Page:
The old monk asked the young man
why he seemed so worried.
“Because, sensei, you are old and will die soon!”
“Why does that worry you?”
“Because, like everyone, I fear death.”
“Not everyone, certainly, I do not fear death.”
“How can you not fear death?”
“There is nothing to fear, I fear life.”
“Why do you fear life? This is hard.”
“No, this is easy, dying is hard
because dying is just the end of living.”
“So master, should I fear life?”
“Life is this moment and the next
and next until there is no next.”
And remember, you didn’t fear being born.”


When a leaf leaves the tree
it falls precisely where it should.
When a flower petal is carried
off on a strong wind it
comes to rest in the proper place.
When you smell the sweet aroma
of next summer’s roses
you must use the nose you had
before your parents were born.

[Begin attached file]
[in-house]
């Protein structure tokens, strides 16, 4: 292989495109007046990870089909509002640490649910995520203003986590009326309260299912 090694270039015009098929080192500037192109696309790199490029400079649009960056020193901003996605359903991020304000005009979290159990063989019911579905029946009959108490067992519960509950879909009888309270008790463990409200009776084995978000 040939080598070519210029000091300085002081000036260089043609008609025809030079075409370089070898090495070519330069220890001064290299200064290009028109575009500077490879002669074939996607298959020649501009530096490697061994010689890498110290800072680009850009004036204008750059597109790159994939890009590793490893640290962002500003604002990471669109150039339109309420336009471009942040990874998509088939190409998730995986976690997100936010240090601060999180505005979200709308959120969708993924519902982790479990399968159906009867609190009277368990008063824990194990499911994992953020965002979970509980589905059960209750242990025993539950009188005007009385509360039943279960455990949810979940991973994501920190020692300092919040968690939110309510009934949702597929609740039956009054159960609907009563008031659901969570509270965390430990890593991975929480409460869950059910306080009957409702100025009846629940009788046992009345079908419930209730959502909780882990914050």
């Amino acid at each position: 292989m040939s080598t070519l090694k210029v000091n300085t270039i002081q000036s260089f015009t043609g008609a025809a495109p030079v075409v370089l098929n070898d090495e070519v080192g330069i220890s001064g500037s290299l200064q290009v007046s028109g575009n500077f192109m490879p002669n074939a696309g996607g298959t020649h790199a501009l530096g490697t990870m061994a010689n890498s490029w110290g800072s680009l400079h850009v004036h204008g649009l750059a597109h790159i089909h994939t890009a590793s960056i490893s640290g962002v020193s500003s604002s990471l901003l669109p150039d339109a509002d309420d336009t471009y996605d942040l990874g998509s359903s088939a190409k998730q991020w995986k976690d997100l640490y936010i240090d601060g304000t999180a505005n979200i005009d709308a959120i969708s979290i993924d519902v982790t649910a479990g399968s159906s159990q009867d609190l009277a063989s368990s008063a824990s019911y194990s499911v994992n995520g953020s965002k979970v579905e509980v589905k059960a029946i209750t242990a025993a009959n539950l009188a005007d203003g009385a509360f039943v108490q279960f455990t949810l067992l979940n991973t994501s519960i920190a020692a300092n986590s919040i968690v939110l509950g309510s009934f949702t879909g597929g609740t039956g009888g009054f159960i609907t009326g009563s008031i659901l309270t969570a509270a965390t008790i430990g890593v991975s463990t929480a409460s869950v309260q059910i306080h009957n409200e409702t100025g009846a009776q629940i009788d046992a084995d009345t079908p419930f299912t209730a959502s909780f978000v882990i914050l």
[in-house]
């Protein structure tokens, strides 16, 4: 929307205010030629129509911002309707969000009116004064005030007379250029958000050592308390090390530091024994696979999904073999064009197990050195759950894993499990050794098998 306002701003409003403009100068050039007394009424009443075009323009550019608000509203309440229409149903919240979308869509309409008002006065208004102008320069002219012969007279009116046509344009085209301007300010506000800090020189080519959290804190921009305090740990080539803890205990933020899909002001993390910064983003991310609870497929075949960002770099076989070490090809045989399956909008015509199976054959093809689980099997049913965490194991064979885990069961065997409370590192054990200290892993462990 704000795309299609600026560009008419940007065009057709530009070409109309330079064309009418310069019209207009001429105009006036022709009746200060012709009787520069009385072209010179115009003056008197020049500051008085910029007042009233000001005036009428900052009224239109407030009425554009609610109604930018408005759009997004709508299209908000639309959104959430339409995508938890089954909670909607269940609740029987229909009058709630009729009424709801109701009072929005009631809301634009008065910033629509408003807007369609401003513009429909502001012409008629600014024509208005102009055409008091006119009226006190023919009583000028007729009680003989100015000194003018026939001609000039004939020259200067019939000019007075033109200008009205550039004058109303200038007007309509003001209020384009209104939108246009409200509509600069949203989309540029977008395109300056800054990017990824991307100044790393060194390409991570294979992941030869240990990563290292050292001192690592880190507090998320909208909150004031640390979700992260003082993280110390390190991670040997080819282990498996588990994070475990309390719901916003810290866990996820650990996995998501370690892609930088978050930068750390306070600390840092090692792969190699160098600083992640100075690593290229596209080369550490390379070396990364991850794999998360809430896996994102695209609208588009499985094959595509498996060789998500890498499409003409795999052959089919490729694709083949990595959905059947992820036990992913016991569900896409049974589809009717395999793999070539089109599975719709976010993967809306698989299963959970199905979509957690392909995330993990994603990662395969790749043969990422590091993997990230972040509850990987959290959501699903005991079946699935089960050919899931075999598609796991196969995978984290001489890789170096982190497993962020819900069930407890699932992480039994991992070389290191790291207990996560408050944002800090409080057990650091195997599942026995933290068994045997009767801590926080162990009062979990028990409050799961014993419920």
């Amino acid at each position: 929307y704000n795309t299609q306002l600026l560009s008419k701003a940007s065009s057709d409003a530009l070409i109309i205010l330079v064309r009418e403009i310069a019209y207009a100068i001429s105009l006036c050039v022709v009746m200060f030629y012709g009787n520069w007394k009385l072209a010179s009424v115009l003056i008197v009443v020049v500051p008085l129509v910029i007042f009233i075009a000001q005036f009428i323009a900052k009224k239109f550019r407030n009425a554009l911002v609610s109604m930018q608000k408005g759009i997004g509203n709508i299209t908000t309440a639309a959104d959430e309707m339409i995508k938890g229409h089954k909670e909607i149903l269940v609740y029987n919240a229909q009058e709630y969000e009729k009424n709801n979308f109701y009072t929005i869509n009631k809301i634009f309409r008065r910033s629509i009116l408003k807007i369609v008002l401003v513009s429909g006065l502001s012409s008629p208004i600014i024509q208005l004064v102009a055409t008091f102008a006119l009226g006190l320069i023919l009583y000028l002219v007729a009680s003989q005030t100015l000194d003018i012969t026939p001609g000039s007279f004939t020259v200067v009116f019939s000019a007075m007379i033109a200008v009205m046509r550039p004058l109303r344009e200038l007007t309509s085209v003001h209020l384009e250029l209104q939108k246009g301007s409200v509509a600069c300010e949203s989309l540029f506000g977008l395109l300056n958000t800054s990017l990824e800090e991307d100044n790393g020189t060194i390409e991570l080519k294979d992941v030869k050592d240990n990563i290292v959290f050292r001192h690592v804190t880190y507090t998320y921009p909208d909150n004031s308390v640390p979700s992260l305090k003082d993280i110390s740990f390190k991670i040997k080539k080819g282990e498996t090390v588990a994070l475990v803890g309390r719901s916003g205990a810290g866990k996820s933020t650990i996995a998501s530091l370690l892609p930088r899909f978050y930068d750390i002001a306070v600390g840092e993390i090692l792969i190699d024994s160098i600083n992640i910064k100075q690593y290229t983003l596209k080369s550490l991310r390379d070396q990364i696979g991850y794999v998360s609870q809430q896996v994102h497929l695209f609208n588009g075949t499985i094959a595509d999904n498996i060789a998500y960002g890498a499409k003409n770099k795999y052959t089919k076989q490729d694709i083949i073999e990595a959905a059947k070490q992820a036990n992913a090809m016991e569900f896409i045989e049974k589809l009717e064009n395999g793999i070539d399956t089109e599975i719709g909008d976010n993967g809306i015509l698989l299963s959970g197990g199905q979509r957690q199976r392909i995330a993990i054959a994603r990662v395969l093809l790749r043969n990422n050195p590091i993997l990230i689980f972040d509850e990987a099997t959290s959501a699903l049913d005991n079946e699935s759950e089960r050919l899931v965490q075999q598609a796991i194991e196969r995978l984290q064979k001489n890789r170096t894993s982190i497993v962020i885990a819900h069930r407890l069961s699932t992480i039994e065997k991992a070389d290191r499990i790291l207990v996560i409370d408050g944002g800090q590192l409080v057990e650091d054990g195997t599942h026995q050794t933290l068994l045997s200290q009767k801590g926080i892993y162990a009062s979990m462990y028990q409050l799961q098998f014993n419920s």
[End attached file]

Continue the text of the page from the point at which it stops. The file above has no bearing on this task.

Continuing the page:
A reflection on Case 32 of the Shobogenzo (True Dharma Eye)


There is a propriety of morning
that appears denied to the rest of day,
escaping Luna’s grasp the sun can sing
in a voice deep in prayer and yet at play.

The lives that quietly left in the night
are balanced by the days measure of births
but at dawn when the sun throws off its light
plants and man reach deeper into the earth.

Stare at the sky defiantly and dare
the day to bring its worst, not caring, we
having greeted the dawn in silent prayer,
we steel ourselves to what we will soon see.

Morning has that moment when battles cease
and all is silence in the too brief peace.


She said
you should try
astral projection.

 I said
I have tried
transcendental meditation
and even a bit of EST.

 She said
that biofeedback
was better than
most of the drugs
she remembered using.

 I said
that tequila
took far less practice
if you could stand
the inevitable hangover.

 She said
she thought
that dying
was something
like giving birth

 I said
that it was more
like an orgasm
that would last
an eternity.

 She said
your coffin
would have
a weird projection.

I said
that hers
would have to be
surprisingly wide.